“Transmutes Lavender Scare investigators’ ruthless assaults on suspected homosexuals in 1950s Gainesville into heart-racing fiction.” —New York Journal of Books
In the late 1950s, Gainesville, Florida, seems to be a sleepy university town. Its residents live, by outward appearances, ordinary lives. And yet the town is far from ordinary. The most private acts of professors, students, townspeople rich and poor, and politicians are under the close scrutiny of a shadowy group of men—the Committee—who use the powers of government and the police to investigate, threaten, and control this increasingly fearful community.
The Committee pits friends against friends and threatens careers and lives in a struggle for the soul of a town, a university, and an ideal. Based on actual historical events and set against the backdrop of political, cultural, and class turmoil, this is a story of love—both licit and hidden—war, friendship, betrayal, compromise, and finally the necessity to stand firm against the encroachments upon freedom by men who believe they are doing God’s and the government’s righteous work.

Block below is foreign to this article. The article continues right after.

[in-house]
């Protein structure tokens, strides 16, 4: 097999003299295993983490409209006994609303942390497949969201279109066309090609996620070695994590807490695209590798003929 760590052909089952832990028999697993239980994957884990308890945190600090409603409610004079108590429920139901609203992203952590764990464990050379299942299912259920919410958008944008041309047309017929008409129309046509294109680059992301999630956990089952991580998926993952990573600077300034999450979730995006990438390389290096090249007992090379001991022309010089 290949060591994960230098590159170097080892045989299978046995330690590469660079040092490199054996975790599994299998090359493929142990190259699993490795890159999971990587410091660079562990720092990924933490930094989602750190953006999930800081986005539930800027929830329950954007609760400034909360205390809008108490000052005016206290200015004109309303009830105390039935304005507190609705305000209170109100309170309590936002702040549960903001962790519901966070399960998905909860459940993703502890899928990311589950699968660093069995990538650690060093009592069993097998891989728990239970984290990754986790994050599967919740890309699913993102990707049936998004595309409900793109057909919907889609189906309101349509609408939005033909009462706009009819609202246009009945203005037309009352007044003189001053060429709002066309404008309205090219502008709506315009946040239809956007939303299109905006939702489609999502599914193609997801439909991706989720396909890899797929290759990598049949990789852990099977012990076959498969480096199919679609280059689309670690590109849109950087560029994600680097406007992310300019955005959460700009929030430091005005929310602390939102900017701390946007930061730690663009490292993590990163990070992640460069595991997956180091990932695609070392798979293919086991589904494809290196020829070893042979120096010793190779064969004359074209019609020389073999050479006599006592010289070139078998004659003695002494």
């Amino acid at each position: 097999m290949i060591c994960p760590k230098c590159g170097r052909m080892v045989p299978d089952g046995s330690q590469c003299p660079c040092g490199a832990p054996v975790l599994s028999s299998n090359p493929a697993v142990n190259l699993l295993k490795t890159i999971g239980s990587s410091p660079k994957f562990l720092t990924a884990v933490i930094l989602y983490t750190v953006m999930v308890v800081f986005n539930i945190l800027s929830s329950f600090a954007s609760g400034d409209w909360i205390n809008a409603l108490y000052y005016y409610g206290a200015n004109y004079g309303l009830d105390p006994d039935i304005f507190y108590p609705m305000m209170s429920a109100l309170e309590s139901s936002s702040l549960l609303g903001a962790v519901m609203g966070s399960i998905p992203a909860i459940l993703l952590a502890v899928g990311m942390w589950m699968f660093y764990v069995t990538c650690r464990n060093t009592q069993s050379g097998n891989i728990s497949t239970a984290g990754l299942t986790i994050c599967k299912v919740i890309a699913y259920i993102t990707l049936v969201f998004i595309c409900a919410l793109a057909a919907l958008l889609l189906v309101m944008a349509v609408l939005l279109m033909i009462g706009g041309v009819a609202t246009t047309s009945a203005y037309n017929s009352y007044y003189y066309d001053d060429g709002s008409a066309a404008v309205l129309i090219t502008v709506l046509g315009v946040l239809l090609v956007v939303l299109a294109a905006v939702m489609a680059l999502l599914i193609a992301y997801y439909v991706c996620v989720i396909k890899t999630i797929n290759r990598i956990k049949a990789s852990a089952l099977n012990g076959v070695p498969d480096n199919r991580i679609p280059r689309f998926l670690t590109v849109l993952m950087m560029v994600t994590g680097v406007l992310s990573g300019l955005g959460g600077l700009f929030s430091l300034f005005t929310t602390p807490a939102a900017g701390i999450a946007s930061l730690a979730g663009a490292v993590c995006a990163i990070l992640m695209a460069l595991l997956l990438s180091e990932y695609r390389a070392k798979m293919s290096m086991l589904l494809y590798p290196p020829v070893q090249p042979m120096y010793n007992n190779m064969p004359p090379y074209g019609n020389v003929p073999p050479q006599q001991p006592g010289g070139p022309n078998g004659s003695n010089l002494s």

“The Committee takes place on campus, but deserves to be included with those ‘academic’ novels like Mary McCarthy’s The Groves of Academe, Randall Jarrell’s Pictures from an Institution, Kingsley Amis’s Lucky Jim, and Jane Smiley’s Moo, all books that burst out of their scholarly settings to light up the characters and societies they live in . . . This book will hold you to the very end, and after.” —Peter Meinke, Creative Loafing Tampa Bay
“At once an historical, political, and academic novel, and it is one that succeeds on all these fronts.” —Reviewing the Evidence